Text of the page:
Assessing Particulate Pollution near Open-cast Extraction Operations
Open-cast coal extraction involves the lofting of particulates generated by mechanical disruption of the earth’s crust by drilling and transport, as well as the lofting of particulates generated by the combustion of extremely large quantities of low-quality diesel fuel.
Both types of open-cast particulates require further study in order to assess (1) their densities (density in this case refers to the quantity of particulate mass per cubic volume of air), (2) the distribution of particle sizes generated, and (3) the atmospheric lifetimes of all sizes of particulates present.
A further complicating factor is that after their initial generation and settling to the earth’s surface, particulates appear to be continually re-lofted by passing coal transport lorries and by regular vehicular traffic on local roads. This re-lofting extends the atmospheric lifetime and cycling of particulates in a manner that cannot be described by atmospheric physics alone, but can be assessed by monitoring particulate densities and size distributions in local villages.
Absolute and Relative Rates of Douglasdale COPD Incidence
To reduce printing costs, the new Douglasdale edition does not contain every graph that reinforces the conclusions of the preliminary Coal Health Study. The figure below illustrates the absolute rates of COPD at the four sites examined in the Coal Health Study: Dalmellington, formerly the site of 10 operational open-cast coal mines, Douglasdale, currently the site of 3 operational open-cast coal mines, Prestwick, a nearby seaside town, and the UK.
In Dalmellington, the COPD incidence is unusually high, at 7.6%, which is 5 times the UK average of 1.5%. The Douglasdale incidence values are currently 2.4 times the UK average.
This figure demonstrates that the rate of COPD is increasing much faster at Douglasdale than at any other site considered, up 63% from 2005, concurrent with the increasing extent of open-cast coal mining activities in the area. At the current trajectory of the Douglasdale curve, Douglasdale would attain the value of absolute Dalmellington COPD incidence in 6 or 7 years.
There has been no commissioned research into the effects of open-cast coal mining on the health of Douglasdale residents. There has, however, been a single individual, Dr. Dick van Steenis, who has investigated the health impacts of open-cast coal mining as a public service, and without payment.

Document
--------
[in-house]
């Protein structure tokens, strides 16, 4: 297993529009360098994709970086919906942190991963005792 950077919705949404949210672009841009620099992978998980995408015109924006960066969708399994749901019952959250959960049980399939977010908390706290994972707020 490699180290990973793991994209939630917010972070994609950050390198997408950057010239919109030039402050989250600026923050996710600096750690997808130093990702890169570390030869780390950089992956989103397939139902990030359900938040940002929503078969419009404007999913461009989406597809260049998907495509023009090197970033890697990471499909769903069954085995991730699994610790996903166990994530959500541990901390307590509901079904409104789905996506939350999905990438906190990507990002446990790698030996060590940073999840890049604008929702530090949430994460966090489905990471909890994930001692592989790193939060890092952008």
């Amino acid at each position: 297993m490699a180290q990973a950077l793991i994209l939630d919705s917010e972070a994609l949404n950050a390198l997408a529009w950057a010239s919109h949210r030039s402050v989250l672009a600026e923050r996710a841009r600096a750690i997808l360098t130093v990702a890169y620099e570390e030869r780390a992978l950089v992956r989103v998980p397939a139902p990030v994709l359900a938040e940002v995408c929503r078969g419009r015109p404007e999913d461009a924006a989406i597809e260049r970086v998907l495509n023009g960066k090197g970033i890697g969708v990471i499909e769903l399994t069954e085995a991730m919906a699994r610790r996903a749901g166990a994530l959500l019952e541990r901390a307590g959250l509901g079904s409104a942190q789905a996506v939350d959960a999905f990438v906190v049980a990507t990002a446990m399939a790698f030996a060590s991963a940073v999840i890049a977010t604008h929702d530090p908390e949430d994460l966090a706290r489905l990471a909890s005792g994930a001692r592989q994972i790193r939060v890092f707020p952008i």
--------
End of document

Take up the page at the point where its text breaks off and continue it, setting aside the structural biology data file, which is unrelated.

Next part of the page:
As such, Dr. van Steenis’ work cannot be found in the peer-reviewed literature, but his results on open-cast mining and his references can readily be accessed at The Country Doctor Magazine, which features a section on Dr. van Steenis’ findings on the front page.
For the past few decades, Dr. van Steenis’ work has comprised the bulk of the available research into the health effects of open-cast coal mining on the local population.
In 1992, however, a study entitled “Asthma and open cast mining”  appeared in the British Medical Journal, with the finding of greatly increased asthma in the populations adjacent the mine. The onset of the dramatic asthma increases occurred immediately after the mine began operations. The local physicians were not informed about the commencement of mine operations until several weeks after the mine had opened, to assure that the increased diagnoses of asthma were factual, not occurring due to bias on the part of the physicians. The final line in the study conclusion states: “The results of this small study give cause for national concern in view of the current increasing trend toward open cast mining in Britain”.
The next peer-reviewed study, published two years later, was entitled “Respiratory Morbidity in Merseyside schoolchildren exposed to coal dust and air pollution” . In this study “an increased prevalence of respiratory symptoms in primary schoolchildren exposed to coal dust was confirmed”. The study noted that although “the association with known coal dust pollution is suggestive, a cross-sectional study cannot confirm a causal relation and further studies are needed”.
The following year, the study “Status of Air Pollution Caused by Coal Washery Projects in India”  was published in Environmental Monitoring and Assessment, and noted that 50% of the suspended particulate matter arising from the coal washing activities was of diameter less than 10 microns (a micron is 1 millionth of a meter).
The revelations of this 1995 study are important because the single coal-associated activity that they investigated revealed the presence of substantial quantities of particles less than 10 microns. Regrettably, most particulate-measuring studies performed in the 1990′s neglected to measure particles less than 10 microns, but it has since been demonstrated by numerous studies that repeated exposure to particles of diameter less than 10 microns, and in particular, particles of less than 2.5 microns, damages the lining of the lung [9,10].